By Ulf Laessing
TOBRUK Libya (Reuters) - Libya's budget deficit could more than double to 19 billion Libyan dinars ($15 billion) this year, as political and civil chaos ravage the OPEC member's oil revenues, a senior lawmaker said on Wednesday.
Libya usually enjoys large budget surpluses thanks to oil export revenue but last year it ran an 8 billion-dinar deficit as a wave of protests cut into crude output. That civil strife has since spiraled into fighting that is close to civil war.
In response to the economic crisis, the House of Representative plans to cut spending in the 2014 budget next week to 52 billion dinars from 64 billion dinars, Abdelsalam Ansiya, a senior lawmaker expected to be the new head of the budget committee, told Reuters.
Parliament will also slash its oil revenue forecast to 17 billion dinars from a previous estimate of 26 billion, he said.
"In the first six months there were almost no oil revenues," said Ansiya, who was the previous budget committee head before June elections for a new parliament.
Oil production has increased to 800,000 barrels per day (bpd) but two months ago output was less than a quarter of that due to year-long protests at ports and technical problems at facilities that had stood idle.
For months Libya's oil production was less than 100,000 bpd, barely enough to supply its own Zawiya refinery.
Ansiya said the budget deficit estimate of 19 billion dinars - up from a previous estimate of 10 billion - was on the pessimistic side.
"I personally think the deficit will be less," he said.
SALARIES AND SUBSIDIES
The government is unable to control brigades of former rebels who helped oust Muammar Gaddafi that are now battling each other.
Chaos reached the capital Tripoli in late July and after weeks of fighting an armed opposition group from the city of Misrata took control, forcing parliament to move to the eastern city of Tobruk.
Expatriates have pulled out, diplomats have evacuated and foreign airlines have mostly stopped flying to Libya.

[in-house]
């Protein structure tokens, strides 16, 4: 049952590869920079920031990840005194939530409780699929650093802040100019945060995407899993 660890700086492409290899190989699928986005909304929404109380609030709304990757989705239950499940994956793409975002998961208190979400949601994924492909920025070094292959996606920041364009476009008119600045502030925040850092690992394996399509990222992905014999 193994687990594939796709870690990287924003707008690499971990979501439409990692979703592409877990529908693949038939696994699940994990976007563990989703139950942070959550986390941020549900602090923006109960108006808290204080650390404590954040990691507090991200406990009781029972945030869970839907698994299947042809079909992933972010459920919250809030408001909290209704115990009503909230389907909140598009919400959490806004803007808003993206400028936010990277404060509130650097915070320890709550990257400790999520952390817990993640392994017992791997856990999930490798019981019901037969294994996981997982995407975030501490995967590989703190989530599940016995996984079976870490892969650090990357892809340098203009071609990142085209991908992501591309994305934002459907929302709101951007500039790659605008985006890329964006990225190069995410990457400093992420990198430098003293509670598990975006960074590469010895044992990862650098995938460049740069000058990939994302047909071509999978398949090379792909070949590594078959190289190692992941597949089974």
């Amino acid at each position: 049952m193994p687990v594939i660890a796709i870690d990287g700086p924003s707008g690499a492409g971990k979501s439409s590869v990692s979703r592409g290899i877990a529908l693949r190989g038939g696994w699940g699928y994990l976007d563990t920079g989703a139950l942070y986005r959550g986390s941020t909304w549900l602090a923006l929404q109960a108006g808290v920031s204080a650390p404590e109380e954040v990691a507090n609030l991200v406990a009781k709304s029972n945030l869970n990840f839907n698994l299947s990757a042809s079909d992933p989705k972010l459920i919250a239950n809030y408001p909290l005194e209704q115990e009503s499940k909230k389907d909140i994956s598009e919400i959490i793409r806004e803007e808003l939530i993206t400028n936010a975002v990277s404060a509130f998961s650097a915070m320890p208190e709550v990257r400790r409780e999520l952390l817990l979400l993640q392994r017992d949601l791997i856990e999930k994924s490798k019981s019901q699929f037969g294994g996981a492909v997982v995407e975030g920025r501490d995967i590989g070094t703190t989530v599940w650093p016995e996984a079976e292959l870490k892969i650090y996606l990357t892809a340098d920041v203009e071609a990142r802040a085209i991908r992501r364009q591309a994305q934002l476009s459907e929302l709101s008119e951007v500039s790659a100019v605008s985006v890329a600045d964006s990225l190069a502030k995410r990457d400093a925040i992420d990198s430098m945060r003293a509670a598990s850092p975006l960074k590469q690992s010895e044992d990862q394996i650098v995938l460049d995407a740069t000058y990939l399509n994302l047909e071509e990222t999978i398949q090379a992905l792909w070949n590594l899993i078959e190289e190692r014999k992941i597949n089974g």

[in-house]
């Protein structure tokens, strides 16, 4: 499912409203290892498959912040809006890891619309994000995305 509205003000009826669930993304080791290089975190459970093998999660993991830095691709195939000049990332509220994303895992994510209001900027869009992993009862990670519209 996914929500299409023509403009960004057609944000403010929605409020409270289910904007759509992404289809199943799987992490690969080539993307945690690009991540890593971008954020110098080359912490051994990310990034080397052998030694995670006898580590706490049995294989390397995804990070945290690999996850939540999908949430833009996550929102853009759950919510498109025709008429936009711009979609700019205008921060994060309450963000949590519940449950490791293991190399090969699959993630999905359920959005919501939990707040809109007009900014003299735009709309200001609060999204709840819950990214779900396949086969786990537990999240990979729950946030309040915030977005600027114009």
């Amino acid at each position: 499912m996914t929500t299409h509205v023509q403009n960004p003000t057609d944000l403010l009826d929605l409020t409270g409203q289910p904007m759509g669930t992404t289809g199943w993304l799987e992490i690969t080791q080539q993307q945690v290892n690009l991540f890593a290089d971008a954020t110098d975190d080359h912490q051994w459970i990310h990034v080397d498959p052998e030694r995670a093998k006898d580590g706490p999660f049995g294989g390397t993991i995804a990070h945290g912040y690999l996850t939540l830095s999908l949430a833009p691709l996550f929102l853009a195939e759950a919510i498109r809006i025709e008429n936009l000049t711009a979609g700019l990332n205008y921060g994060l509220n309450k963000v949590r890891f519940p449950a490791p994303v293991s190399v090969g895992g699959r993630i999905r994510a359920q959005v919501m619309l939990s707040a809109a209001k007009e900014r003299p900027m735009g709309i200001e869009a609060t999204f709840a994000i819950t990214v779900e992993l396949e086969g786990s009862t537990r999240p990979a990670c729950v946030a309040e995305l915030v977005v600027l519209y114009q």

The Tobruk parliament is being challenged by a rival assembly and government, set up by the Misrata group controlling Tripoli. But Ansiya said the House of Representatives was still able to cooperate with the central bank in Tripoli.
"The central bank is (still) paying salaries and subsidies," he said.
The slump in oil revenues forced the central bank to eat into its foreign currency reserves, which were down to $109 billion by the end of June, the last reported figure, from $130 billion in August 2013.
The bank might have to draw on more funds as Libya has yet to finalize legislation governing bond issues, a plan long in the works and hard to achieve due to the turmoil, analysts say.
Ansiya said parliament would not cut the public sector salaries and subsidies that make up more than half of the budget and would instead target ministerial and infrastructure spending since the militia fighting has made many projects impossible.
That might help the budget, but may also fuel discontent among Libyans. Anger over ageing schools and poor roads were among the grievances of Libyans who rose up against Gaddafi.
Major projects such as a new airport for Tripoli have already been halted by chaos and political infighting.
A huge repair bill from the Tripoli fighting is also waiting. The old airport terminal, the runway and much of the civilian air fleet were damaged during the fighting in Tripoli in July and August.
(Editing by Robin Pomeroy)